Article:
British author Stourton's ambitious debut paints a complex, if often predictable, portrait of collegiate hedonism and friends bound by a terrible secret. As an awkward first-year at Cambridge's Tudor College, James fears he'll never join the ranks of his privileged classmates. But when a chance encounter introduces him to a close-knit group of friends devoted to scaling the college's buildings in the dead of night, James finds himself drawn into a world of excess and adventure. Francis, the group's charismatic leader, is adored by the beautiful but aloof Jessica, on whom James harbors a secret crush. The group is rounded out by Lisa, with her eye for shady business deals, and Michael, the blustery jock. After Francis's father, Lord Soulford, cuts off his son's monthly allowance, the friends hatch a plan to maintain their lavish lifestyle that will have disastrous consequences for years to come. With undeniable echoes of Donna Tartt's The Secret History, the novel juggles too many story lines to sustain the suspense needed for such a complicated tale. Still, Stourton is a name to watch. (Sept.)
Mighty Hiker

Social climber
Vancouver, B.C.
Feb 25, 2009 - 12:58pm PT
Bump for another of Peter's fine threads, literature, and climbing.

(Note that the book "Night Climbers" is a relatively recent mystery. "Night Climbers of Cambridge" is from the 1930s.)

We could have a thread just on climbing on buildings at colleges and universities. Anybody here done that?
survival

Big Wall climber
A Token of My Extreme
Feb 25, 2009 - 01:10pm PT
Dang...another book to go and find!
Clint Cummins

Trad climber
SF Bay area, CA
Feb 25, 2009 - 01:11pm PT
http://en.wikipedia.org/wiki/The_Night_Climbers_of_Cambridge

"A new authorised edition of The Night Climbers of Cambridge was published on 26 October 2007 by The Oleander Press, Cambridge, to mark the 70th anniversary of the original edition."

http://www.amazon.com/Night-Climbers-Cambridge-Whipplesnaith/dp/090667283X/

$24.52 new at amazon.com
MH2

climber
Feb 25, 2009 - 01:30pm PT


Oxford had its builderers, too. There is brief mention in Raymond Greene's Moments of Being. Greene would have been a student in the 1920s. To give the flavor of his writing:

"The ascent of the Martyrs' Memorial had become unpopular in my undergraduate days because the Oxford University Mountaineering Club believed, like all reputable climbing clubs, in a reasonable respect for human life, especially one's own..."

"Counsell liked the human race and about its individuals he formed his own opinions..."


There was a student at Brown circa 1970 who modeled himself after the Night Climbers, going out in black clothes and blacking his face. He discovered that one of the buildings housing incunabula had vibration-senstive alarms in its windows, but he himself was not discovered, having got to the roof before security arrived. He also once climbed the dome of the state legislature in Providence, the second-largest unsupported marble dome in the world after St. Peter's. For that he chose a night when the lighting on the dome had failed.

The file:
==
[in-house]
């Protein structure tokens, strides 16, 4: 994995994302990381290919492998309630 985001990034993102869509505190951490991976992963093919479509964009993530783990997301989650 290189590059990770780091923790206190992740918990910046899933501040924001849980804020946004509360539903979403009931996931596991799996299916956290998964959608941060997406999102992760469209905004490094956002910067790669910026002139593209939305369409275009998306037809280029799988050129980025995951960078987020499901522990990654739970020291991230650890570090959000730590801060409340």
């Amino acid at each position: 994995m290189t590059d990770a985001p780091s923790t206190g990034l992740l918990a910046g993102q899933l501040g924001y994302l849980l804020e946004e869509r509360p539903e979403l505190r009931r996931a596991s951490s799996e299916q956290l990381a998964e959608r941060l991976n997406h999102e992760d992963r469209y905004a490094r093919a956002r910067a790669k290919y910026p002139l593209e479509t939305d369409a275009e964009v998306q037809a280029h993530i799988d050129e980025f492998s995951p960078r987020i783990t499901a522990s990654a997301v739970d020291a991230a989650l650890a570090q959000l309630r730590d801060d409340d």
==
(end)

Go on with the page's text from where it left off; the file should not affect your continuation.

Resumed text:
Peter Haan

Trad climber
San Francisco, CA
Topic Author's Reply - Feb 25, 2009 - 02:20pm PT
That's good news Clint, thanks.
Mighty Hiker

Social climber
Vancouver, B.C.
Feb 25, 2009 - 02:26pm PT
Wonderful news - I'll order a copy asap.

"There was a student at Brown circa 1970 who modeled himself after the Night Climbers, going out in black clothes and blacking his face. He discovered that one of the buildings housing incunabula had vibration-senstive alarms in its windows, but he himself was not discovered, having got to the roof before security arrived. He also once climbed the dome of the state legislature in Providence, the second-largest unsupported marble dome in the world after St. Peter's. For that he chose a night when the lighting on the dome had failed."

Maybe not the kind of thing you'd want to try nowadays, what with homeland insecurity and such around.
scuffy b

climber
just below the San Andreas
Feb 25, 2009 - 03:02pm PT
The last apartment I lived in as a student at UCSB,
we used a flue as summit register, had about 4 contrivances
up the building.

UC Berkeley has lots of climbs. I suspect there's little
continuity over the years, with some climbs completely unknown
to climbers of an earlier or later time.
Ihateplastic

Trad climber
Lake Oswego, Oregon
Feb 25, 2009 - 03:03pm PT
Another book I sold in a fit of stupidity.
klk

Trad climber
cali
Feb 25, 2009 - 03:18pm PT
I was in Cambridge last summer and the Whipplesnaith re-issue was a surprise bestseller. They had it on the front table in the bookstore, along with stacks of postcards, so the tourists could grab a copy and then walk out into the street at look up at the summit of King's Chapel.

The authorities have installed anti-climber battlements on all of the most desireable towers-- typically rows of sharp wooden stakes at key crux passages. They look like hell.

Geoffrey Winthrop Young's Roffclimber's Guide to Trinity College (1899) was the first. Here's a contemporary review:

http://gdl.cdlr.strath.ac.uk/smcj/smcj032/smcj03207.htm



And here's a complete bibliography just for the guides to Cambridge:

http://cucc.survex.com/archive/jnl/1983/roof.htm
cintune

climber
the Moon and Antarctica
Feb 25, 2009 - 05:44pm PT
University of Enschede, Netherlands, 30 meters, 2,500 holds. Not too shabby.


http://totonko.com/2008/12/escala-hasta-tu-cuarto-arons-gelauff-architects/